The primary election for district attorney in Philadelphia is over, but the palace intrigue about a theoretical replacement for one of the winning candidates is just getting started.
Let's explore how all that would work.
But first, a spoiler alert: A prime player in this possible political switch-aroo says it is a nonstarter.
Larry Krasner, a defense lawyer known for civil rights cases, won Tuesday's seven-candidate Democratic primary.
Beth Grossman, a former assistant district attorney for 21 years, ran unopposed in the Republican primary.
The chatter by Wednesday was that Common Pleas Court Judge Leon Tucker, a Democrat, has an interest in taking Grossman's place on the Nov. 7 ballot.
Tucker, who previously spoke with U.S. Rep. Robert Brady, chairman of the Democratic City Committee, about entering the Democratic race for DA, chose to stay out of the primary.
Several things would have to happen in a relatively short time for any of this to fly.
District Attorney Seth Williams, a Democrat, is set to go on trial June 19 in federal court on charges of accepting bribes, stealing from an account dedicated to his mother's care, and misspending political funds on personal expenses at private clubs.
U.S. District Judge Paul S. Diamond, who expressed concern last month about the largest district attorney's office in the state's being run by a guy facing criminal charges, has set a swift pace for the case.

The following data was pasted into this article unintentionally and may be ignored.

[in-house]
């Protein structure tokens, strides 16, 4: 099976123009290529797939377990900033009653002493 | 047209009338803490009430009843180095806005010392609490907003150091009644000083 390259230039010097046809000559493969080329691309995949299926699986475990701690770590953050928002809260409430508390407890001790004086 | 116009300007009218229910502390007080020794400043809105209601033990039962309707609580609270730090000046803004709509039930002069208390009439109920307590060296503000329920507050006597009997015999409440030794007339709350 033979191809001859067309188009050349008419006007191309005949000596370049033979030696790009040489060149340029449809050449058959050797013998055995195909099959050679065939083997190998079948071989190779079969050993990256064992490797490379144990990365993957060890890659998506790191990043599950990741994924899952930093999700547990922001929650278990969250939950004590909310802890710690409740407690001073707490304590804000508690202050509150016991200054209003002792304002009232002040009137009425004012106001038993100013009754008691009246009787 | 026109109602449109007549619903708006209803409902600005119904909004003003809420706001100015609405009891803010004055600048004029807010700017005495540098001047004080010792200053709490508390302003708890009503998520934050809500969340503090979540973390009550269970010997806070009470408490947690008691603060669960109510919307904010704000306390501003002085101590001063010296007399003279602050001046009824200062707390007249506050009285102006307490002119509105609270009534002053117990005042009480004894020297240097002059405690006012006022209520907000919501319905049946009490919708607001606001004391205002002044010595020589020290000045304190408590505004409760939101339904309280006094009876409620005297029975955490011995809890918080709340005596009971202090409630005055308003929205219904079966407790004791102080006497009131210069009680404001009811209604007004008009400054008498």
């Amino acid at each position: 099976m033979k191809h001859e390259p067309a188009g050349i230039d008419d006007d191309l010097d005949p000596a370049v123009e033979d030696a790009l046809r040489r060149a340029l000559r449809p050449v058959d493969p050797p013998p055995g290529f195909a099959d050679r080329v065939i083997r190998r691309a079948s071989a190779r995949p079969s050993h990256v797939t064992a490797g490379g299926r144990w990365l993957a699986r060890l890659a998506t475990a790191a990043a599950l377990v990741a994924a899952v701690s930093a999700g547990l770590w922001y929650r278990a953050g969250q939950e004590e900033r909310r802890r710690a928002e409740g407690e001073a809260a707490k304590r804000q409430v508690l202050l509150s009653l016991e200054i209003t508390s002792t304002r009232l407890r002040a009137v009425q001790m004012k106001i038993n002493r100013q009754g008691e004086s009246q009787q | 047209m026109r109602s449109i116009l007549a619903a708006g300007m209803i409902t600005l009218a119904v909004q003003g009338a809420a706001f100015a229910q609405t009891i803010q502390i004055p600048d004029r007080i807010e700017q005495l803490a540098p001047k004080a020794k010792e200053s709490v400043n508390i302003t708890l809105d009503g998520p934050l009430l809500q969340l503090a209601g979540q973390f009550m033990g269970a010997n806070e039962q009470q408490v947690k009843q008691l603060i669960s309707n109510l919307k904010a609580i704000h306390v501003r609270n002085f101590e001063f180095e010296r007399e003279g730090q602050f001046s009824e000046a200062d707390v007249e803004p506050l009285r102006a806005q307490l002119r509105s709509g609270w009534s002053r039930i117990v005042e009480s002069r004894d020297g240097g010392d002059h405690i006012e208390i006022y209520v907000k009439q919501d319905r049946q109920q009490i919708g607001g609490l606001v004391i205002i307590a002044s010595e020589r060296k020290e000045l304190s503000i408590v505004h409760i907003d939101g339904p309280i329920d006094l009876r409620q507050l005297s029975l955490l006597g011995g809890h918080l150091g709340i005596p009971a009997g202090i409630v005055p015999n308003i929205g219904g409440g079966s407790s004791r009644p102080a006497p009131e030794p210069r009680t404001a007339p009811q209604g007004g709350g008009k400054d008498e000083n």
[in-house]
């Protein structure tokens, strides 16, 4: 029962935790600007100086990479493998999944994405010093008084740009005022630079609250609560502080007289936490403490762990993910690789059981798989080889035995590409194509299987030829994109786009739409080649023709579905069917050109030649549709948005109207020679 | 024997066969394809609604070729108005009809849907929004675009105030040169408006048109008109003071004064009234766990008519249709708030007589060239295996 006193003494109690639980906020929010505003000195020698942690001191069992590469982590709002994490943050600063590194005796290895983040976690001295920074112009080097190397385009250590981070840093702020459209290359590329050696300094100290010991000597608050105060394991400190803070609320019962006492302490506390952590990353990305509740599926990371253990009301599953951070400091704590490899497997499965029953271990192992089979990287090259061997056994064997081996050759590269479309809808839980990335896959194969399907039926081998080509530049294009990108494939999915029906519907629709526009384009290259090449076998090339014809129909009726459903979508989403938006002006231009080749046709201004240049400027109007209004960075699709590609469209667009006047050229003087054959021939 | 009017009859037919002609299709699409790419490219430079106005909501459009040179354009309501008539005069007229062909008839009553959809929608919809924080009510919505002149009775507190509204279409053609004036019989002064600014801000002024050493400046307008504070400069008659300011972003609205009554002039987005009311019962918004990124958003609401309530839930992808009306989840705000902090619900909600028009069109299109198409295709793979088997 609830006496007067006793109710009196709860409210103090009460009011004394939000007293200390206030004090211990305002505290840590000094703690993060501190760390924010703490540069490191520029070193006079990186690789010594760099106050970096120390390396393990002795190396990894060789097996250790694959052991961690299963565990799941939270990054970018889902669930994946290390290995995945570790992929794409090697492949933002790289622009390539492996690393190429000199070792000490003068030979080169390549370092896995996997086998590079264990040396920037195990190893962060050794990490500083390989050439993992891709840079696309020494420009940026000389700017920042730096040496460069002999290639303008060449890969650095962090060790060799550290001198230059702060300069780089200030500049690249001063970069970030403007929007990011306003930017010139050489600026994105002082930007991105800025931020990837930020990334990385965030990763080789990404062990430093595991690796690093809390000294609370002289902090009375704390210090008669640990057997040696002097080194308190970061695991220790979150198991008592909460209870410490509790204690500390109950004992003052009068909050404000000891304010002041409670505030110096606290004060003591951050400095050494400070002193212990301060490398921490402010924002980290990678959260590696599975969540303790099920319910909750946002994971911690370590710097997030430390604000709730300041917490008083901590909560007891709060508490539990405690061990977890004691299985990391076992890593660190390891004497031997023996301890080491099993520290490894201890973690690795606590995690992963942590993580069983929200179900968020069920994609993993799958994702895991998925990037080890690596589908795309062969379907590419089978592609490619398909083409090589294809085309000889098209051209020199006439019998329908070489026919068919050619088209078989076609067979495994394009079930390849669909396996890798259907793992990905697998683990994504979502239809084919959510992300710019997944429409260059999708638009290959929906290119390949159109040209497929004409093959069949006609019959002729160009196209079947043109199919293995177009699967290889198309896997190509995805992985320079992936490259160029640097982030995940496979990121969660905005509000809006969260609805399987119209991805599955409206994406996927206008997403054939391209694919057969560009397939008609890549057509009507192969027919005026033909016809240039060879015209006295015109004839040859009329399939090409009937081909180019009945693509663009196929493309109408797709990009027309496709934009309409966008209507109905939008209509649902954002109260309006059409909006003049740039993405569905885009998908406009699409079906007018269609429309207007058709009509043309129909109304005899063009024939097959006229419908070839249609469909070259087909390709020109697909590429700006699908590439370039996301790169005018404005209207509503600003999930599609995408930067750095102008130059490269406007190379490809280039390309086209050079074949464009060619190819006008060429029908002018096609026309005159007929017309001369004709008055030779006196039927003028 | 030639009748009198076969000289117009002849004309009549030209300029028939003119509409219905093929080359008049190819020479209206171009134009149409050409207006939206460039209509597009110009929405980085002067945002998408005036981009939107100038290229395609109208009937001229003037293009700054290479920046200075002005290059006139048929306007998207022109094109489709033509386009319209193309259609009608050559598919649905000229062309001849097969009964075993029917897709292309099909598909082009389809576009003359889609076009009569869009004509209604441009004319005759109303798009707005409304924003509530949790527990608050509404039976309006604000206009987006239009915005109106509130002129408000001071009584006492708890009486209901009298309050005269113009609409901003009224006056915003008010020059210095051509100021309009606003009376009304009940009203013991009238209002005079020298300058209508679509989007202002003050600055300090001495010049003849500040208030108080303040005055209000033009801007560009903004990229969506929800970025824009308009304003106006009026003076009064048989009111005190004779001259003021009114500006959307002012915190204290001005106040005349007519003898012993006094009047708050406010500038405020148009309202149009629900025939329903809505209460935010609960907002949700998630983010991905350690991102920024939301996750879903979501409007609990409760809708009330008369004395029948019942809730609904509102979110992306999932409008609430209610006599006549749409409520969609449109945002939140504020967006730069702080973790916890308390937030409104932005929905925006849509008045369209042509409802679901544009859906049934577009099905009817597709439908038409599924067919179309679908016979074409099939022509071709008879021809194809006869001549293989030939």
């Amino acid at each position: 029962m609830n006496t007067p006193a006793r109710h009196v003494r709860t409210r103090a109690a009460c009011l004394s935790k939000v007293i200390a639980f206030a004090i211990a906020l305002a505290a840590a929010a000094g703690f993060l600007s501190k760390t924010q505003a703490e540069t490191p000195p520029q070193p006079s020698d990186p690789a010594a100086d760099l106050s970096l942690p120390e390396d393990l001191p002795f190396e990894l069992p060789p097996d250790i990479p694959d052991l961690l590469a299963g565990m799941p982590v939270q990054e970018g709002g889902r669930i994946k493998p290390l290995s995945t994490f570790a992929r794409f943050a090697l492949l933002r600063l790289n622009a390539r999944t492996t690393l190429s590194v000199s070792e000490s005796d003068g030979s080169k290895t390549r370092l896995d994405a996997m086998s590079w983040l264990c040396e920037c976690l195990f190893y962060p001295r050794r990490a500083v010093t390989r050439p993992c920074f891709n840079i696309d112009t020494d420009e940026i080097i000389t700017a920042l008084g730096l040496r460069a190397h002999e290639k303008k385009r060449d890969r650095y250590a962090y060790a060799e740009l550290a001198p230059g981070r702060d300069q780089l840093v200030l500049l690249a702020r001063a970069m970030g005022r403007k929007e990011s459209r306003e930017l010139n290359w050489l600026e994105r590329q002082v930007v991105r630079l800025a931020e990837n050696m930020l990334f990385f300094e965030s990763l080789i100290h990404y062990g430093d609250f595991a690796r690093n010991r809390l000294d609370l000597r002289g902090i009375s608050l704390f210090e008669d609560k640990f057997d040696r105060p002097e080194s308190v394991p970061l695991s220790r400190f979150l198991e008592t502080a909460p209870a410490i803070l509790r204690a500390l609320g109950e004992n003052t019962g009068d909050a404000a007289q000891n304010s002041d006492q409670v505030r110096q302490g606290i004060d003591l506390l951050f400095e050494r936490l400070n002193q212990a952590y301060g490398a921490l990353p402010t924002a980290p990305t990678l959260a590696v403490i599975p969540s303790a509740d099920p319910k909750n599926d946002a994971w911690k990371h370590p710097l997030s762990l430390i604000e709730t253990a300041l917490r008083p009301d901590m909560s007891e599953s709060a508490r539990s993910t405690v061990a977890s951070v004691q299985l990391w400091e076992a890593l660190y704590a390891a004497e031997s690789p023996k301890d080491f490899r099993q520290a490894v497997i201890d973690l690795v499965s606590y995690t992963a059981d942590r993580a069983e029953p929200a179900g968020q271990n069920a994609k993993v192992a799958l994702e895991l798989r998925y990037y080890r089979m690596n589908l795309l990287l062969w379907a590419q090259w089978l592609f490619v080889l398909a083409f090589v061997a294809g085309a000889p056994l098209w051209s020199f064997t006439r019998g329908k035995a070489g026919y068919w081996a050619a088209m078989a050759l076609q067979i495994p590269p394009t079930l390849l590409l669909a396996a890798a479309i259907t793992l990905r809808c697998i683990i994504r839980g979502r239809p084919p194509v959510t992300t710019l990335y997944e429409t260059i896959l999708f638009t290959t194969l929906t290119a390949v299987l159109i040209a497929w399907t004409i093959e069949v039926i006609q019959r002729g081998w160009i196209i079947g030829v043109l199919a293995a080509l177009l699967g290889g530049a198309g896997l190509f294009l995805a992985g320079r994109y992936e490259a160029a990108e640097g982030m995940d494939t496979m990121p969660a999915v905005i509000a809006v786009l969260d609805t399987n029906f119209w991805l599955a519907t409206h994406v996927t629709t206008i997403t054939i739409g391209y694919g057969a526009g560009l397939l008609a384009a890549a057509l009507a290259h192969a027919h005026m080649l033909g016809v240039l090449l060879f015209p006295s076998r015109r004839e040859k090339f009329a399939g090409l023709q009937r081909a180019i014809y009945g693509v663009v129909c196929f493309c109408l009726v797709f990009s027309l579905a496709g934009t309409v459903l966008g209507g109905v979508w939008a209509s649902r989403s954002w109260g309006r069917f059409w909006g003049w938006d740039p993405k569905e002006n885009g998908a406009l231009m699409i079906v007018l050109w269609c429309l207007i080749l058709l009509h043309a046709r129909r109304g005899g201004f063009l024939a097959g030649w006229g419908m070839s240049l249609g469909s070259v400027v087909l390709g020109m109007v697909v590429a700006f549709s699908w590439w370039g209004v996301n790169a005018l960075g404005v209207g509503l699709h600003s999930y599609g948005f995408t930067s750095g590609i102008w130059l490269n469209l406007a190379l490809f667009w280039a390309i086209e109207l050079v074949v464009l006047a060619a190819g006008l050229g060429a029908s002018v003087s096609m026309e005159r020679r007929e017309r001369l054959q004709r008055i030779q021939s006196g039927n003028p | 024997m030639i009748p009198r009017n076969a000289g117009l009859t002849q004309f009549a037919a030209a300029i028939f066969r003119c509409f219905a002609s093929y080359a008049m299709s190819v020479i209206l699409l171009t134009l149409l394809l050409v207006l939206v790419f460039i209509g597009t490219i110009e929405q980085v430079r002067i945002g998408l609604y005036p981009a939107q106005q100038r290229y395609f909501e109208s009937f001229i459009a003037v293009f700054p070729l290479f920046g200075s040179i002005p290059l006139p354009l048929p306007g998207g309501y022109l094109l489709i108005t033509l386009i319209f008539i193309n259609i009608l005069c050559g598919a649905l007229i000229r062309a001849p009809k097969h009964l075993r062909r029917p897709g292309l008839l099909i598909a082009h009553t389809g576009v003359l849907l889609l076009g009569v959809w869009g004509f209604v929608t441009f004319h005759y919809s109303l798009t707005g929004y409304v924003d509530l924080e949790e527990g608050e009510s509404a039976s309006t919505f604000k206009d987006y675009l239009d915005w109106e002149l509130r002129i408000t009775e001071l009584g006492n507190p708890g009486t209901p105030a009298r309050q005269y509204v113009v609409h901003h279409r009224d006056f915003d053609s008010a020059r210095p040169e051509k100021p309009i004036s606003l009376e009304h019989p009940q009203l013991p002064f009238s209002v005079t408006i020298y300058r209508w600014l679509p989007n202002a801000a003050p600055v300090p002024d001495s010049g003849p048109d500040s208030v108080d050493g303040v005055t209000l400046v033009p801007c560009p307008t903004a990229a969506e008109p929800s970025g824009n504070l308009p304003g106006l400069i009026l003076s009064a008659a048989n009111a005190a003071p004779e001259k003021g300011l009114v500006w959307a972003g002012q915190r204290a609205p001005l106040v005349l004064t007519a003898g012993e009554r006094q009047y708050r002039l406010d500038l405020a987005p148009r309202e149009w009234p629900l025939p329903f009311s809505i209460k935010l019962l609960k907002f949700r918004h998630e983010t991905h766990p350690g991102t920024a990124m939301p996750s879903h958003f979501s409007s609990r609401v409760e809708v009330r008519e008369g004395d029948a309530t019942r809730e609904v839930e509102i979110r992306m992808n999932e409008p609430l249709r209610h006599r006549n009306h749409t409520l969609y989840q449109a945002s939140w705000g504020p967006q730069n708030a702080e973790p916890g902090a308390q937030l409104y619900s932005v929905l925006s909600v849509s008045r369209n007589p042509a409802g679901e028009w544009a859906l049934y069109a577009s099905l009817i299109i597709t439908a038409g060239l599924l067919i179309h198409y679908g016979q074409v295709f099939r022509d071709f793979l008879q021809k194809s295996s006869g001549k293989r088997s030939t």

Williams, who has ignored calls to resign, could remain in office even if convicted. The state constitution would require him to resign upon sentencing.
If that happened, the Board of Judges — made up of all the Common Pleas Court judges — would have the power to elect a replacement to finish Williams' second term, which ends in early January.
Here, the intrigue intensifies.
Tucker is, of course, one of those judges. So is Lisa M. Rau, Krasner's wife.
The state deadline for candidates to withdraw from the general election ballot is Aug. 14. The deadline for political parties to nominate replacement candidates is Aug. 24.
Again, here comes the spoiler.
"Let me make this very clear: In no way, shape, or form am I stepping down," Grossman said Friday. "I am a qualified, if not the most qualified, candidate."
Still, Grossman said she had spoken about the scenario with Michael Meehan, chairman of the Republican City Committee.
"He told me Leon Tucker was thinking about running," Grossman said.
Tucker, who in 2015 won a second 10-year term on the bench, did not respond to a phone call or emailed questions.
Meehan confirms a candidate switch is allowed under the state Election Code.
"I've known Leon for 15 years," Meehan said. "Nobody on his behalf has reached out. Maybe they will and maybe they won't. It's an intriguing possibility."
Meehan, while intrigued, wondered how well a Democrat would perform as the Republican nominee. He specifically cited the Democratic-vote-rich wards of "the great northwest," a section of the city where Krasner found strong support during the primary.
"The question is: Running as a Republican, would Leon win?" Meehan asked. "That's a question Leon has to answer, because many of his supporters were in Mr. Krasner's corner."